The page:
LOOKING BACK: Meherrin Valley Bank remodeled

Published 8:31 am Sunday, February 25, 2024

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Seventy-five years ago, on Monday, Feb. 21, 1949, several hundred people stormed the Meherrin Valley Bank building in Boykins — located on the southeast corner of Main Street and Railroad Avenue. And all were permitted to enter. They were not there to draw their money out of the bank but to admire the interior of the structure, which had recently undergone extensive remodeling and refurnishing at a cost of approximately $25,000.

Throughout that evening a steady stream of visitors including bankers from Norfolk, Portsmouth, Suffolk, Franklin, Courtland, Capron, Windsor and other nearby towns and cities passed into the brightly illuminated banking house, greeting the bank’s officials and congratulating them on their accomplishments.

First in the receiving line to welcome visitors to the bank’s open house was Hinton T. Smith, cashier for 10 years and a member of the board of directors. Not in the receiving line but in his cubicle near the center of the high-ceiling room was Robert H. Powell Sr., the bank’s 88-year-old president, whose memory had been undimmed by the passage of time and who was constantly surrounded by well-wishers seeking to shake his hand. For each of them, Mr. Powell had a cheerful comment, his ability to place them being a little short of astounding. At that time, Mr. Powell was believed to be one of the oldest, if not the oldest, bank presidents in the United States.

In the remodeling and renovation of the banking house, no one took a greater interest than did retiree Robert F. Marks who had served as president of the bank starting in 1919. It is not too much to say that Mr. Marks literally beamed with pride. Seated in his chair near the huge nine-ton door of the vault, he surveyed with obvious satisfaction the scene which to him was the culmination of years of dreaming and planning.

Assisting Mr. Smith in welcoming the visitors were Mrs. Bertie Drewry Schneider, a popular member of the banks clerical force, and Miss Lulie Drew Barham of Suffolk, whose father, the late Joseph L. Barham of Newsoms, was the bank’s first president.   

Starting in October 1902, with a capital of only $10,000, the resources of the Meherrin Valley Bank grew to considerably more than $2,000,000 in 1949. The original capital stock of $10,000 had grown in par value to $50,000 entirely through stock dividends, no additional new shares ever having been sold.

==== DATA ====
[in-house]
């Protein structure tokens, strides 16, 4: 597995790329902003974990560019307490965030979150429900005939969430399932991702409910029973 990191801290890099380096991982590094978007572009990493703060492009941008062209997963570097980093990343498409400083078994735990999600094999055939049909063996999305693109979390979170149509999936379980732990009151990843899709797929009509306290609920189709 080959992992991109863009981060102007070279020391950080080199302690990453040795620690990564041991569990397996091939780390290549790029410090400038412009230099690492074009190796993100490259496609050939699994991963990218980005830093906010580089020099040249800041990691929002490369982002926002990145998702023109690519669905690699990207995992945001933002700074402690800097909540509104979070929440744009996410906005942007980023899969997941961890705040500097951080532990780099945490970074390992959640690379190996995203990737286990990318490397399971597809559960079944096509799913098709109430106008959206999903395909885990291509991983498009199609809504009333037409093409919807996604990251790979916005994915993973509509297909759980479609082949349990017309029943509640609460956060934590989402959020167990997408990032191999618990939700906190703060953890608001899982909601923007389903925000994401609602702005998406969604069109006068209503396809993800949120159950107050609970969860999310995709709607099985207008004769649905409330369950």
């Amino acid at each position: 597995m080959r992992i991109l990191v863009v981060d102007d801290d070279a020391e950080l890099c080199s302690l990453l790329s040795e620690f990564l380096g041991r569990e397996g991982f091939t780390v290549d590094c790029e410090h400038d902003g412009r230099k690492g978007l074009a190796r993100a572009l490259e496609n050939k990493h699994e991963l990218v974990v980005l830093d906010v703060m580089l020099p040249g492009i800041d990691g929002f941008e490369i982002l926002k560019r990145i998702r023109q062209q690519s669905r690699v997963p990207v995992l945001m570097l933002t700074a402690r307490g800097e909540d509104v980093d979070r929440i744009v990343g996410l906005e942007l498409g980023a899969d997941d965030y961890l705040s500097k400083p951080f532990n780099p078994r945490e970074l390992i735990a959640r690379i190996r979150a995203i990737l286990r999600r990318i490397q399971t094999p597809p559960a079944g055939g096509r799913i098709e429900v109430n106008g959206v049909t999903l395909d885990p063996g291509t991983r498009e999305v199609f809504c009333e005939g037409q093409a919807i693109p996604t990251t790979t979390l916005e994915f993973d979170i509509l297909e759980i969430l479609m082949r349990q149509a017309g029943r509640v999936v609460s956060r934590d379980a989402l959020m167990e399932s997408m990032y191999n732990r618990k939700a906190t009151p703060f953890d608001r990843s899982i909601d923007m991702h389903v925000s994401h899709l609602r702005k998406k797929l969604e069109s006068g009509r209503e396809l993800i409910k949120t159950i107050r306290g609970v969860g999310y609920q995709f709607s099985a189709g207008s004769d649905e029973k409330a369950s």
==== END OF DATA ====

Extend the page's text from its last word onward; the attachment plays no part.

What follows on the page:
In 1963, Meherrin Valley Bank of Boykins, Bank of Capron, and Vaughan & Company Bankers of Franklin combined and formed Tidewater Bank and Trust Company with headquarters in Franklin — with Clifford A. Cutchins III, of Franklin, as its president. 

Also, in 1963, Tidewater Bank and Trust Company, headquartered in Franklin, merged with Virginia National Bank in Norfolk. Virginia National Bank, being the predominant bank, was the name given to the resulting institution. Following that merger, Clifford Cutchins was elected senior vice president of the combined banks. Soon after that, he moved his office to Norfolk. 

That merger was preceded, over an extended period of time, by consolidations and mergers with several other Virginia banks — including Norfolk’s National Bank of Commerce — with Virginia National Bank.   The vastly reorganized Virginia National Bank was officially formed on April 29, 1963.

In the year 1968, following an almost two-year construction period, the bank’s 24-story headquarters was completed and occupied on Norfolk’s East Main Street, facing the Elizabeth River waterfront.

In 1969, Clifford Cutchins was elected president of Virginia National Bank. Over the ensuing years, he was involved with a number of acquisitions and mergers with various other banks which, when combined, ultimately resulted in the establishment of Bank of America. 

In 1980, Clifford Cutchins became chairman and chief executive officer of Virginia National Bankshares, Inc. In 1983, Virginia National Bankshares merged with First and Merchants Bank of Richmond to form Sovran Bank — with headquarters in Norfolk and Clifford Cutchins as chairman and chief executive officer of the combined banks.

In 1989, Clifford Cutchins retired.

From 1989 to 1998, several other acquisitions and mergers occurred resulting in the establishment of Nations Bank.

In 1998, Nations Bank, headquartered in Charlotte, merged with Bank America Corporation, headquartered in San Francisco, and formed Bank of America — with headquarters in Charlotte.

CLYDE PARKER is a retired human resources manager for the former Franklin Equipment Co. and a member of the Southampton County Historical Society. His email address is magnolia101@charter.net.